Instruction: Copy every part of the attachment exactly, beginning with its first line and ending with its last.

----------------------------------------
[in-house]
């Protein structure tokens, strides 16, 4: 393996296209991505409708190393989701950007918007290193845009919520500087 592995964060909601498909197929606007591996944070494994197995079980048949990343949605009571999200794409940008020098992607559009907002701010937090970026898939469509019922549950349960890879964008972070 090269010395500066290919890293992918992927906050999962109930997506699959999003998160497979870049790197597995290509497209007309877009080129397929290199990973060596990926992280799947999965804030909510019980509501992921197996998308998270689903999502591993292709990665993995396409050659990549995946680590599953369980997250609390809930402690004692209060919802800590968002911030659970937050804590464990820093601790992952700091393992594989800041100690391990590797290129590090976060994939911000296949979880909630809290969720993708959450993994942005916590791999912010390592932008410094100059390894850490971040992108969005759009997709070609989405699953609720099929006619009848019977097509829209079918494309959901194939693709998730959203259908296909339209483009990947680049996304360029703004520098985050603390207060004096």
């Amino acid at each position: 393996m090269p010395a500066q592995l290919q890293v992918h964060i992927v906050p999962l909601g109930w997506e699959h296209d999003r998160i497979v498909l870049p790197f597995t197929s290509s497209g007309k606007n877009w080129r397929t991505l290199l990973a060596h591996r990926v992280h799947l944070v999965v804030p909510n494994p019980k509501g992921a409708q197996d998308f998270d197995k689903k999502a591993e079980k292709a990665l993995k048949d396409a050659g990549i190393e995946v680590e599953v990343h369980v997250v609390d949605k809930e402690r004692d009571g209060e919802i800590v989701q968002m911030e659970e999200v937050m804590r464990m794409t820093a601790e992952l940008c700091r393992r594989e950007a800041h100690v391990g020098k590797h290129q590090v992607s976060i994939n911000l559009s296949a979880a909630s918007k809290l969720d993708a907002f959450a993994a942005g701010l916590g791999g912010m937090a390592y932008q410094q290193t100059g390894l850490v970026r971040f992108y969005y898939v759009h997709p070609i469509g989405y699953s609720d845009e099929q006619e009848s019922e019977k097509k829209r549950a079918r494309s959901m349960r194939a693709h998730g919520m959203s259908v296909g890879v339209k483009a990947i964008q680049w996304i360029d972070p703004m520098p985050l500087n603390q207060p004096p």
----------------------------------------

[in-house]
């Protein structure tokens, strides 16, 4: 393996296209991505409708190393989701950007918007290193845009919520500087 592995964060909601498909197929606007591996944070494994197995079980048949990343949605009571999200794409940008020098992607559009907002701010937090970026898939469509019922549950349960890879964008972070 090269010395500066290919890293992918992927906050999962109930997506699959999003998160497979870049790197597995290509497209007309877009080129397929290199990973060596990926992280799947999965804030909510019980509501992921197996998308998270689903999502591993292709990665993995396409050659990549995946680590599953369980997250609390809930402690004692209060919802800590968002911030659970937050804590464990820093601790992952700091393992594989800041100690391990590797290129590090976060994939911000296949979880909630809290969720993708959450993994942005916590791999912010390592932008410094100059390894850490971040992108969005759009997709070609989405699953609720099929006619009848019977097509829209079918494309959901194939693709998730959203259908296909339209483009990947680049996304360029703004520098985050603390207060004096």
């Amino acid at each position: 393996m090269p010395a500066q592995l290919q890293v992918h964060i992927v906050p999962l909601g109930w997506e699959h296209d999003r998160i497979v498909l870049p790197f597995t197929s290509s497209g007309k606007n877009w080129r397929t991505l290199l990973a060596h591996r990926v992280h799947l944070v999965v804030p909510n494994p019980k509501g992921a409708q197996d998308f998270d197995k689903k999502a591993e079980k292709a990665l993995k048949d396409a050659g990549i190393e995946v680590e599953v990343h369980v997250v609390d949605k809930e402690r004692d009571g209060e919802i800590v989701q968002m911030e659970e999200v937050m804590r464990m794409t820093a601790e992952l940008c700091r393992r594989e950007a800041h100690v391990g020098k590797h290129q590090v992607s976060i994939n911000l559009s296949a979880a909630s918007k809290l969720d993708a907002f959450a993994a942005g701010l916590g791999g912010m937090a390592y932008q410094q290193t100059g390894l850490v970026r971040f992108y969005y898939v759009h997709p070609i469509g989405y699953s609720d845009e099929q006619e009848s019922e019977k097509k829209r549950a079918r494309s959901m349960r194939a693709h998730g919520m959203s259908v296909g890879v339209k483009a990947i964008q680049w996304i360029d972070p703004m520098p985050l500087n603390q207060p004096p």